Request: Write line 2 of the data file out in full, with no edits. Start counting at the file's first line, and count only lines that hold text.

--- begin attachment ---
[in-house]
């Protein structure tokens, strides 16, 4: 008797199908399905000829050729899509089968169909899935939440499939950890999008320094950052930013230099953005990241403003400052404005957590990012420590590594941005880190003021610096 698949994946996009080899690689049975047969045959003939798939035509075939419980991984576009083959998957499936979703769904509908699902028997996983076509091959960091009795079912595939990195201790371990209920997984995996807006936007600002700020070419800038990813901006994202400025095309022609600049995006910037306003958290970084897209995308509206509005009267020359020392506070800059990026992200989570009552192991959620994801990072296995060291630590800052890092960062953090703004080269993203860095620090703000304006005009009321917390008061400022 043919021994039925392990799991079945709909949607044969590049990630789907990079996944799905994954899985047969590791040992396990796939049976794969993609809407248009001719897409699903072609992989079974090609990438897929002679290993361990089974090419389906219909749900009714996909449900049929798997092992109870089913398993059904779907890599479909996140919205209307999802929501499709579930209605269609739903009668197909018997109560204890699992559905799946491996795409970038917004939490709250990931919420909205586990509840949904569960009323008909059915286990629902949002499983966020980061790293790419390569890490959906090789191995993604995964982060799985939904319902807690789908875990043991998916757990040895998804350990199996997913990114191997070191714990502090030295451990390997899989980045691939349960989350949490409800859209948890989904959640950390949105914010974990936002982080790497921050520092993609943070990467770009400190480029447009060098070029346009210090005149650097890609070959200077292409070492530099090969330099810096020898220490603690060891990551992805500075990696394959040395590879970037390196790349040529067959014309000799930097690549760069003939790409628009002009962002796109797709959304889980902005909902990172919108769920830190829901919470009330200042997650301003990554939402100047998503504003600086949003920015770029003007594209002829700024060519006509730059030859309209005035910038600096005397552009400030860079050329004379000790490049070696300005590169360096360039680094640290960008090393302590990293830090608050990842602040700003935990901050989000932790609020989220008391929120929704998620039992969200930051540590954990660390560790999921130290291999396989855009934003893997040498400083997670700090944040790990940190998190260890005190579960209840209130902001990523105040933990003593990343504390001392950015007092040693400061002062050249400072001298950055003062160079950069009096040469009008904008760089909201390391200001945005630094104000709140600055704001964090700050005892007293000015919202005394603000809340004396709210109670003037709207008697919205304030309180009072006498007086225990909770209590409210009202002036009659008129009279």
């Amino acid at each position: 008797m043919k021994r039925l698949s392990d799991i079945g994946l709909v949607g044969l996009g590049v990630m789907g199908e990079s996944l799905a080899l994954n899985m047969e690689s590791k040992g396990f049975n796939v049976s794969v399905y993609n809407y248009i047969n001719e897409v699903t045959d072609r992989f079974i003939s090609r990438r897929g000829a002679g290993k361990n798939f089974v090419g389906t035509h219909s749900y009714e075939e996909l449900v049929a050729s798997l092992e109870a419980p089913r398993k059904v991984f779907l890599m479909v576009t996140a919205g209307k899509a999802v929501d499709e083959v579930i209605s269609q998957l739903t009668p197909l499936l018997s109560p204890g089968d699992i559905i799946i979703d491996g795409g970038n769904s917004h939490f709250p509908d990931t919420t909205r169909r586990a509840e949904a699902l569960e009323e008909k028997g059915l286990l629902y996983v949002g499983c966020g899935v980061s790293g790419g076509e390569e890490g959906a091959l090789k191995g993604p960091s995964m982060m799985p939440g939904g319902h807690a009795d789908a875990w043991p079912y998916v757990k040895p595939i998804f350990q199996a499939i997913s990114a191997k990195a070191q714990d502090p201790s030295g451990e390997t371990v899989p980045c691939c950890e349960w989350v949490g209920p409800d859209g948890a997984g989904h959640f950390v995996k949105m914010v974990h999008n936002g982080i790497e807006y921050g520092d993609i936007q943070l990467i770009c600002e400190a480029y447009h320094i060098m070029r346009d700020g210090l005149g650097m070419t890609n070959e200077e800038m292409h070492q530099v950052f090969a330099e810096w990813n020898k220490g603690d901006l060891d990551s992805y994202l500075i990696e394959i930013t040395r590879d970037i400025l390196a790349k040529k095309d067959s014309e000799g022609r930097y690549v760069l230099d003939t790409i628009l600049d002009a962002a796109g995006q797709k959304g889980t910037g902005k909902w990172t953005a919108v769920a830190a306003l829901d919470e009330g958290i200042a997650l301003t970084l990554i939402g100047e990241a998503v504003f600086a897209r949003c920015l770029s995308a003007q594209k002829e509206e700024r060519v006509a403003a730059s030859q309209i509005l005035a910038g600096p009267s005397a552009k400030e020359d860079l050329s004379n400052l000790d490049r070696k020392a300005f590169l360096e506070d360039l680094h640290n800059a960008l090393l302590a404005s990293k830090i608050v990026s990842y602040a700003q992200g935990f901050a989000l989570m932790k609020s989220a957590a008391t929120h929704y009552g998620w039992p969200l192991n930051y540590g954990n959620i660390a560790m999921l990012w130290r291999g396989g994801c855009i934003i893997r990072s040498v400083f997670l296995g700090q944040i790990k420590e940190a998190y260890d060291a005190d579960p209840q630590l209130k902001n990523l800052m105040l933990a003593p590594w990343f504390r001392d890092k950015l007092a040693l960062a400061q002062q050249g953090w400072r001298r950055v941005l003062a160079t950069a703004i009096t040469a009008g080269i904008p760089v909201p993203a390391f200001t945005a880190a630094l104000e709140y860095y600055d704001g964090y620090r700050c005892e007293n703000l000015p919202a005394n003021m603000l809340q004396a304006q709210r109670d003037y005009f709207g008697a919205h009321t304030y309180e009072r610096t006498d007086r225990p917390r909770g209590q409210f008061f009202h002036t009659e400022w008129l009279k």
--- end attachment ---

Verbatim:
């Protein structure tokens, strides 16, 4: 008797199908399905000829050729899509089968169909899935939440499939950890999008320094950052930013230099953005990241403003400052404005957590990012420590590594941005880190003021610096 698949994946996009080899690689049975047969045959003939798939035509075939419980991984576009083959998957499936979703769904509908699902028997996983076509091959960091009795079912595939990195201790371990209920997984995996807006936007600002700020070419800038990813901006994202400025095309022609600049995006910037306003958290970084897209995308509206509005009267020359020392506070800059990026992200989570009552192991959620994801990072296995060291630590800052890092960062953090703004080269993203860095620090703000304006005009009321917390008061400022 043919021994039925392990799991079945709909949607044969590049990630789907990079996944799905994954899985047969590791040992396990796939049976794969993609809407248009001719897409699903072609992989079974090609990438897929002679290993361990089974090419389906219909749900009714996909449900049929798997092992109870089913398993059904779907890599479909996140919205209307999802929501499709579930209605269609739903009668197909018997109560204890699992559905799946491996795409970038917004939490709250990931919420909205586990509840949904569960009323008909059915286990629902949002499983966020980061790293790419390569890490959906090789191995993604995964982060799985939904319902807690789908875990043991998916757990040895998804350990199996997913990114191997070191714990502090030295451990390997899989980045691939349960989350949490409800859209948890989904959640950390949105914010974990936002982080790497921050520092993609943070990467770009400190480029447009060098070029346009210090005149650097890609070959200077292409070492530099090969330099810096020898220490603690060891990551992805500075990696394959040395590879970037390196790349040529067959014309000799930097690549760069003939790409628009002009962002796109797709959304889980902005909902990172919108769920830190829901919470009330200042997650301003990554939402100047998503504003600086949003920015770029003007594209002829700024060519006509730059030859309209005035910038600096005397552009400030860079050329004379000790490049070696300005590169360096360039680094640290960008090393302590990293830090608050990842602040700003935990901050989000932790609020989220008391929120929704998620039992969200930051540590954990660390560790999921130290291999396989855009934003893997040498400083997670700090944040790990940190998190260890005190579960209840209130902001990523105040933990003593990343504390001392950015007092040693400061002062050249400072001298950055003062160079950069009096040469009008904008760089909201390391200001945005630094104000709140600055704001964090700050005892007293000015919202005394603000809340004396709210109670003037709207008697919205304030309180009072006498007086225990909770209590409210009202002036009659008129009279």